- 15 Sep 2022 7:30 AM
- Hungary Matters
On its website, the chamber said the new rules would “change existing protocols only administratively; doctors have been obliged to ascertain vital signs of the foetus and inform the mother”.
Abortions, protecting life of the foetus, the importance of women’s dignity and self-determination are “complex social and philosophical issues, and simplifying and politicising those issues will only do harm to all concerned”, the chamber said.
MOK expressed regret over the lack of social or professional debates prior to the changes and said it was open to consultations on the subject, to “represent medical and ethical aspects”. Under the new rules, before every abortion, pregnant women must obtain a certificate attesting to hearing their baby’s heartbeat.
Abortion Law Decree 'Aims to Inform, Not Tighten Regulations', Says Mi Hazánk Party
The aim of the interior minister’s decree making abortion conditional on the mother listening to the foetus’s heartbeat is to inform women of the weight of their decision rather than tightening regulations, the deputy leader of the radical Mi Hazánk told public radio on Wednesday.
Dóra Dúró told Kossuth Rádió that the decree published in the official gazette Magyar Közlöny on Sunday evening “may be the beginning of a pro-life turnabout”.
The decree is also in line with Hungary’s Fundamental Law, which says a foetus is entitled to protection from the moment of conception, she said.
“If Hungary defines itself as a Christian country, it will have to shape its legislation in harmony with the Christian worldview,” she said. The last “pro-life step in birth regulation in Hungary” dates back to 1956, she said.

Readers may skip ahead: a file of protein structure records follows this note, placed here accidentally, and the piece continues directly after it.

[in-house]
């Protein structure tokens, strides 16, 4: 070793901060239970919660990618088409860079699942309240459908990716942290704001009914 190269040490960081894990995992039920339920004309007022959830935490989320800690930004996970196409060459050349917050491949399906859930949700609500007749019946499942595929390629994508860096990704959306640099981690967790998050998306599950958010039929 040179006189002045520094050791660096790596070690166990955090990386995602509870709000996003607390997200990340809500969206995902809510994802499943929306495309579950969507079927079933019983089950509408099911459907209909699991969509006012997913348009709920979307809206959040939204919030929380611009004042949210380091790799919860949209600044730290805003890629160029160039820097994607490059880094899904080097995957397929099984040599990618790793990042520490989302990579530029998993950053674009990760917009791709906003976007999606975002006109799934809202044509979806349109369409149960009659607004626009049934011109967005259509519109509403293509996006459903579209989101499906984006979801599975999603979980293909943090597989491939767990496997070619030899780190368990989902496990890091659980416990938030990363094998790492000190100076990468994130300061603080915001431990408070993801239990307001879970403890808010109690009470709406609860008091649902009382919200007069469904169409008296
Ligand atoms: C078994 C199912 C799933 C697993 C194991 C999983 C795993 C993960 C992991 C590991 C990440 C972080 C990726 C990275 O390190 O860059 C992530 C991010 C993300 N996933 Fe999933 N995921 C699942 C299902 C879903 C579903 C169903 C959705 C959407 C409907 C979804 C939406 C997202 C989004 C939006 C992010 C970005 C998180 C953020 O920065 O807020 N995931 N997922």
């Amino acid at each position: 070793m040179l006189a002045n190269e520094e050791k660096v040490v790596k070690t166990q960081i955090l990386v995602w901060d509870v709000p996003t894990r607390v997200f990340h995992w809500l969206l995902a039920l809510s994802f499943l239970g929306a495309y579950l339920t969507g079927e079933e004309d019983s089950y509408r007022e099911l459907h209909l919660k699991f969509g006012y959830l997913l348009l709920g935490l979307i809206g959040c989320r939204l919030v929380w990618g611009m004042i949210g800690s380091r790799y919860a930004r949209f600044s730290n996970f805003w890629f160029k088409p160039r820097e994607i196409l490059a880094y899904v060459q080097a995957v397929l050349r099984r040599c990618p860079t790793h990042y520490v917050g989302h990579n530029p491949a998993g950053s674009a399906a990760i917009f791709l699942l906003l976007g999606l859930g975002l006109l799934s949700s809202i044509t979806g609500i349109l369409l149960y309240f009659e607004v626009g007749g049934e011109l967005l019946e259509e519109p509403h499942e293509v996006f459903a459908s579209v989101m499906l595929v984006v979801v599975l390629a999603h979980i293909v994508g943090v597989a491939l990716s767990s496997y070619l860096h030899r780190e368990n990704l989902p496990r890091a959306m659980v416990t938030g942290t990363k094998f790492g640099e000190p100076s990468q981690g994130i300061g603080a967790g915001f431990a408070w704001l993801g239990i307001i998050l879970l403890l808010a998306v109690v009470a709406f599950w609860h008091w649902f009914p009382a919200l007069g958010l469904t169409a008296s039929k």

Dúró said many women applied for abortions without knowledge of how well-developed a foetus is by the 12th week of pregnancy, the legal deadline for abortions in Hungary.
“It already has organs, hands, feet and a heartbeat,” she said. Abortions also increase the risk of breast cancer by 193%, and the risk of miscarriage, pre-mature birth and infertility, she said.
Noting she was the first to submit the proposal to parliament six years ago, Dúró said the decree raised hope that “lives will actually be saved” and that it would usher in a gradual change in approach. In North Macedonia, where similar regulations are in force, 20% of mothers change their minds after listening to the foetus’s heartbeat, she said.
Speaking on public current affairs channel M1, Dúró said the decree would not increase the administrative burden on the procedure, and she dismissed criticism that the measure was aimed at impeding the process past the 12-week deadline.
Responding to criticism that the decree exacerbated the already difficult situation of women seeking abortion, Dúró said many women in hard life situations are often pressured by their partners, families or employers to abort the child.
Dúró said pregnant women should turn to civil and church organisation if they need help in keeping their babies.